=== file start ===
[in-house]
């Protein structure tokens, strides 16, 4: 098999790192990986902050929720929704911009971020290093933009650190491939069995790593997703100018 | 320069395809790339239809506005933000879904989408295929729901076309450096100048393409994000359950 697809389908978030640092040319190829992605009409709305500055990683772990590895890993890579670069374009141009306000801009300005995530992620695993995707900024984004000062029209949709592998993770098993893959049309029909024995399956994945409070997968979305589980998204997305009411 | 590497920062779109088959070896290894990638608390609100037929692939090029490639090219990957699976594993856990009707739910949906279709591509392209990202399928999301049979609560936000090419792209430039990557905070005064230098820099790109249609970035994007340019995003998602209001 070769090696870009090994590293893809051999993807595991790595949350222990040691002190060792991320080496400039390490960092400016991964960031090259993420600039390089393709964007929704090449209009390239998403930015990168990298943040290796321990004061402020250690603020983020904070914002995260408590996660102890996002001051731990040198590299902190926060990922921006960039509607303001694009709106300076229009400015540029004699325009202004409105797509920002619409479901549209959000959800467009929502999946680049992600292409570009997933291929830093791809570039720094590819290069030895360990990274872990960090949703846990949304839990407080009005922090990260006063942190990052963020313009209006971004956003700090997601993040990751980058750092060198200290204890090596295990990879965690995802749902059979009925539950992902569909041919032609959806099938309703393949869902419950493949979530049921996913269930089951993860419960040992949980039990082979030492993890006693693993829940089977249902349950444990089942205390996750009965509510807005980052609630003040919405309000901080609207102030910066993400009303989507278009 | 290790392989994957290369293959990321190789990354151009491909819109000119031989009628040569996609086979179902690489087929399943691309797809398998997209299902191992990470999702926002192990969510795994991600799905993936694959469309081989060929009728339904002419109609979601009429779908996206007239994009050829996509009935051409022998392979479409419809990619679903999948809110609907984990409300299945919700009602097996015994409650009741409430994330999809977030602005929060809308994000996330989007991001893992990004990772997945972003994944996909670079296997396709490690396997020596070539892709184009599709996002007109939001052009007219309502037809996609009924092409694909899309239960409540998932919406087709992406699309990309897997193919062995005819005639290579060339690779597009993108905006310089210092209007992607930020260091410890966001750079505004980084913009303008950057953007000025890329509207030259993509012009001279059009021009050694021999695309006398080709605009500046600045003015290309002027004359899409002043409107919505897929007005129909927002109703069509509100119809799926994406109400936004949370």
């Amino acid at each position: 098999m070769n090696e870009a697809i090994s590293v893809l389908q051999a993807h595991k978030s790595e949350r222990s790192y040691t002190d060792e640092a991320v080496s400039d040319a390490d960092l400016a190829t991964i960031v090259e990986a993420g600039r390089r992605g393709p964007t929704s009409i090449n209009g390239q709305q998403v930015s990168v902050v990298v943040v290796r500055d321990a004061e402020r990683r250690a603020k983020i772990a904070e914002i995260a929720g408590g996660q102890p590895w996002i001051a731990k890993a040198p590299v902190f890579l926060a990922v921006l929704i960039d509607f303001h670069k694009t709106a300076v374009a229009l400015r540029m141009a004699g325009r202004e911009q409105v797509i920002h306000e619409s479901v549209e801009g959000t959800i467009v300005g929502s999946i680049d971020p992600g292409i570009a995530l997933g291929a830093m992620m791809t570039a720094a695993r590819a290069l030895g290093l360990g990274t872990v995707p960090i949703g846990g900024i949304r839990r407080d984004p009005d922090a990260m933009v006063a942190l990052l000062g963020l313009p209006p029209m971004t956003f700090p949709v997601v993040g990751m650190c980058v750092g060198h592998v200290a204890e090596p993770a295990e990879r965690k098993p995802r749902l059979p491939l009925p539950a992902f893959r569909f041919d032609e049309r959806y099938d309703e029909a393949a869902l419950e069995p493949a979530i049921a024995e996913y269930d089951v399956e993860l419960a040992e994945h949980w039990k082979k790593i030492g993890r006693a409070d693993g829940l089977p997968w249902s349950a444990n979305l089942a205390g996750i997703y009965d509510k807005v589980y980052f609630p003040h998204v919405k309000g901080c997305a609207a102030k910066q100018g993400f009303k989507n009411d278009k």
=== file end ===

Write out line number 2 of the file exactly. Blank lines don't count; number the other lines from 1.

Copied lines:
């Protein structure tokens, strides 16, 4: 098999790192990986902050929720929704911009971020290093933009650190491939069995790593997703100018 | 320069395809790339239809506005933000879904989408295929729901076309450096100048393409994000359950 697809389908978030640092040319190829992605009409709305500055990683772990590895890993890579670069374009141009306000801009300005995530992620695993995707900024984004000062029209949709592998993770098993893959049309029909024995399956994945409070997968979305589980998204997305009411 | 590497920062779109088959070896290894990638608390609100037929692939090029490639090219990957699976594993856990009707739910949906279709591509392209990202399928999301049979609560936000090419792209430039990557905070005064230098820099790109249609970035994007340019995003998602209001 070769090696870009090994590293893809051999993807595991790595949350222990040691002190060792991320080496400039390490960092400016991964960031090259993420600039390089393709964007929704090449209009390239998403930015990168990298943040290796321990004061402020250690603020983020904070914002995260408590996660102890996002001051731990040198590299902190926060990922921006960039509607303001694009709106300076229009400015540029004699325009202004409105797509920002619409479901549209959000959800467009929502999946680049992600292409570009997933291929830093791809570039720094590819290069030895360990990274872990960090949703846990949304839990407080009005922090990260006063942190990052963020313009209006971004956003700090997601993040990751980058750092060198200290204890090596295990990879965690995802749902059979009925539950992902569909041919032609959806099938309703393949869902419950493949979530049921996913269930089951993860419960040992949980039990082979030492993890006693693993829940089977249902349950444990089942205390996750009965509510807005980052609630003040919405309000901080609207102030910066993400009303989507278009 | 290790392989994957290369293959990321190789990354151009491909819109000119031989009628040569996609086979179902690489087929399943691309797809398998997209299902191992990470999702926002192990969510795994991600799905993936694959469309081989060929009728339904002419109609979601009429779908996206007239994009050829996509009935051409022998392979479409419809990619679903999948809110609907984990409300299945919700009602097996015994409650009741409430994330999809977030602005929060809308994000996330989007991001893992990004990772997945972003994944996909670079296997396709490690396997020596070539892709184009599709996002007109939001052009007219309502037809996609009924092409694909899309239960409540998932919406087709992406699309990309897997193919062995005819005639290579060339690779597009993108905006310089210092209007992607930020260091410890966001750079505004980084913009303008950057953007000025890329509207030259993509012009001279059009021009050694021999695309006398080709605009500046600045003015290309002027004359899409002043409107919505897929007005129909927002109703069509509100119809799926994406109400936004949370």